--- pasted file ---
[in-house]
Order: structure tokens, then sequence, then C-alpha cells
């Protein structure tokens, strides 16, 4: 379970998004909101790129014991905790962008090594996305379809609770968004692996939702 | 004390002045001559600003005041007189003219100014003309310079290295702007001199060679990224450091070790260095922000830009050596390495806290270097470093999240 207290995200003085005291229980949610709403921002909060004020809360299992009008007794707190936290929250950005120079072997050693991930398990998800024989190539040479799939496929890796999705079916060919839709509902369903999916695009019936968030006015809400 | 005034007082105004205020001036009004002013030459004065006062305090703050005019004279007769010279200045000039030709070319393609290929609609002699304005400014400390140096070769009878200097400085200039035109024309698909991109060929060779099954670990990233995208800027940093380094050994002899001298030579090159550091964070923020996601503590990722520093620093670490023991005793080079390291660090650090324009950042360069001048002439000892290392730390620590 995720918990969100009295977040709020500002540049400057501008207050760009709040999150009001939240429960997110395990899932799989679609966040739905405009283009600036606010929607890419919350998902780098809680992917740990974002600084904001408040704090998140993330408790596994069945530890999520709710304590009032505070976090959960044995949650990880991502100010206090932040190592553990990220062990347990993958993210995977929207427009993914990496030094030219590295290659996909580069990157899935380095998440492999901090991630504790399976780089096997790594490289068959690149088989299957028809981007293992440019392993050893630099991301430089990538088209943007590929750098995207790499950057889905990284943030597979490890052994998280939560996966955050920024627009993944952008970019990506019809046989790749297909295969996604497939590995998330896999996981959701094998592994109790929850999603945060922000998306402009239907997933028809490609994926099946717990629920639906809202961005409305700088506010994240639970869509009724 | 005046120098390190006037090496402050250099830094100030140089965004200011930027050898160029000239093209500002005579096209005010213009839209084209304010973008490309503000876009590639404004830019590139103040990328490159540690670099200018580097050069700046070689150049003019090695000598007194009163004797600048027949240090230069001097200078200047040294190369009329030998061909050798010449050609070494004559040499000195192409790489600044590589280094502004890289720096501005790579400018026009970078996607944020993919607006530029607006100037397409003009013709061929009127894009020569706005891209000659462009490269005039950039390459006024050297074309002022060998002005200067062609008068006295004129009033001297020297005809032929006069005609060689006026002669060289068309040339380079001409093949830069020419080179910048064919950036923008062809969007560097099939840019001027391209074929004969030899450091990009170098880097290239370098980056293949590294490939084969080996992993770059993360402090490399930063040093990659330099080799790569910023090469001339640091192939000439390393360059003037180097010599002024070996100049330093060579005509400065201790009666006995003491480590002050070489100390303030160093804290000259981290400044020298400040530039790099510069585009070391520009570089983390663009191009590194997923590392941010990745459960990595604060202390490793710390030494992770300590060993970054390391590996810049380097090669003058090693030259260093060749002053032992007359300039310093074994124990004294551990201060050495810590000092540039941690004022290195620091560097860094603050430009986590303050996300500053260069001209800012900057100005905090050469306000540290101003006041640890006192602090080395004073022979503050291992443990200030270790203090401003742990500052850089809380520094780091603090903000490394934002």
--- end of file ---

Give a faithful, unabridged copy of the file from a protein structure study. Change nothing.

[in-house]
Order: structure tokens, then sequence, then C-alpha cells
């Protein structure tokens, strides 16, 4: 379970998004909101790129014991905790962008090594996305379809609770968004692996939702 | 004390002045001559600003005041007189003219100014003309310079290295702007001199060679990224450091070790260095922000830009050596390495806290270097470093999240 207290995200003085005291229980949610709403921002909060004020809360299992009008007794707190936290929250950005120079072997050693991930398990998800024989190539040479799939496929890796999705079916060919839709509902369903999916695009019936968030006015809400 | 005034007082105004205020001036009004002013030459004065006062305090703050005019004279007769010279200045000039030709070319393609290929609609002699304005400014400390140096070769009878200097400085200039035109024309698909991109060929060779099954670990990233995208800027940093380094050994002899001298030579090159550091964070923020996601503590990722520093620093670490023991005793080079390291660090650090324009950042360069001048002439000892290392730390620590 995720918990969100009295977040709020500002540049400057501008207050760009709040999150009001939240429960997110395990899932799989679609966040739905405009283009600036606010929607890419919350998902780098809680992917740990974002600084904001408040704090998140993330408790596994069945530890999520709710304590009032505070976090959960044995949650990880991502100010206090932040190592553990990220062990347990993958993210995977929207427009993914990496030094030219590295290659996909580069990157899935380095998440492999901090991630504790399976780089096997790594490289068959690149088989299957028809981007293992440019392993050893630099991301430089990538088209943007590929750098995207790499950057889905990284943030597979490890052994998280939560996966955050920024627009993944952008970019990506019809046989790749297909295969996604497939590995998330896999996981959701094998592994109790929850999603945060922000998306402009239907997933028809490609994926099946717990629920639906809202961005409305700088506010994240639970869509009724 | 005046120098390190006037090496402050250099830094100030140089965004200011930027050898160029000239093209500002005579096209005010213009839209084209304010973008490309503000876009590639404004830019590139103040990328490159540690670099200018580097050069700046070689150049003019090695000598007194009163004797600048027949240090230069001097200078200047040294190369009329030998061909050798010449050609070494004559040499000195192409790489600044590589280094502004890289720096501005790579400018026009970078996607944020993919607006530029607006100037397409003009013709061929009127894009020569706005891209000659462009490269005039950039390459006024050297074309002022060998002005200067062609008068006295004129009033001297020297005809032929006069005609060689006026002669060289068309040339380079001409093949830069020419080179910048064919950036923008062809969007560097099939840019001027391209074929004969030899450091990009170098880097290239370098980056293949590294490939084969080996992993770059993360402090490399930063040093990659330099080799790569910023090469001339640091192939000439390393360059003037180097010599002024070996100049330093060579005509400065201790009666006995003491480590002050070489100390303030160093804290000259981290400044020298400040530039790099510069585009070391520009570089983390663009191009590194997923590392941010990745459960990595604060202390490793710390030494992770300590060993970054390391590996810049380097090669003058090693030259260093060749002053032992007359300039310093074994124990004294551990201060050495810590000092540039941690004022290195620091560097860094603050430009986590303050996300500053260069001209800012900057100005905090050469306000540290101003006041640890006192602090080395004073022979503050291992443990200030270790203090401003742990500052850089809380520094780091603090903000490394934002």